Adults are 2.5cm, four long pairs of legs and two body parts.
Very long, thin legs.
Will rapidly shake its body on the web when disturbed.
Diet primarily consists of insects which they catch and eat.
Breed at any time of the year not being affected by seasons.
Spiders are most likely to enter your home in the autumn in search of a warm place to spend the winter.
The best advice, in general, is to leave them alone. This can be difficult for the many people who have a real fear of spiders.
The majority of spider infestations are more of an annoyance - particularly their webs. However, on occasions, more serious situations can occur. One example of this is the False Widow spider (the common name for a group of species in the genus Steatoda), where there is potential for harm from their bites.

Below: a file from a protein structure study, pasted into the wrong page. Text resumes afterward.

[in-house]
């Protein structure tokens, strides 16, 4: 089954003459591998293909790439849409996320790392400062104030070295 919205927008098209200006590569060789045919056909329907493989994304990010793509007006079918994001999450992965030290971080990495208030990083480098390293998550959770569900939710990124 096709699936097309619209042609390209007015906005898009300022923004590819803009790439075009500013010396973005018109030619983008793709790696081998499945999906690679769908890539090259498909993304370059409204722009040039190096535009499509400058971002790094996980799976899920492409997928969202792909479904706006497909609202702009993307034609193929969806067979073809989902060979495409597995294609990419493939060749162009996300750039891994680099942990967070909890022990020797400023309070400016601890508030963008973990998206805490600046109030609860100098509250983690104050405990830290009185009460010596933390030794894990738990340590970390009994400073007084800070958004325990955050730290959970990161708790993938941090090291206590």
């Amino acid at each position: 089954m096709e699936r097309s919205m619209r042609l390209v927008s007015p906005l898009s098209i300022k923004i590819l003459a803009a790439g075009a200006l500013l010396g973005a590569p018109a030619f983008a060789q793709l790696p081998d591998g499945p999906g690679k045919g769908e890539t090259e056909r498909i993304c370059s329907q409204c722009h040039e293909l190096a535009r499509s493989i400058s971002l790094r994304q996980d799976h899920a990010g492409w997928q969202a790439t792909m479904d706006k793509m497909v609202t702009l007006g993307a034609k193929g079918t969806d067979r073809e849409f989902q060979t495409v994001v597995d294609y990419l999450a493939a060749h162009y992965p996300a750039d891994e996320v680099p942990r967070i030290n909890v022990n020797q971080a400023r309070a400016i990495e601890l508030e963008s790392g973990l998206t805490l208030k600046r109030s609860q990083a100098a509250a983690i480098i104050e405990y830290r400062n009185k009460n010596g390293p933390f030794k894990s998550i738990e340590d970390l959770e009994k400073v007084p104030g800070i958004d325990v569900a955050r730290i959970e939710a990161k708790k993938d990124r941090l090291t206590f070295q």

To control a small infestation, you could use DIY spider products however an established infestation may require professional treatment to ensure that it does not reoccur.
The most effective way to control spiders is to limit their food source. This includes clearing away dead flies, beetles and other crawling insects.
Vacuum regularly, both high and low and in particular sheltered spots such as the backs of cupboards, underneath work surfaces or under/behind large furniture.
Remove webs on a regular basis.
Fill in gaps - in walls, around pipework and under doors.
Remove sheltering sites such as firewood piles, garden bags, compost heaps and general clutter around the garden and near your property.
Deter all insects by using lighting in a way that deters other insects including flies and moths that spiders feed on.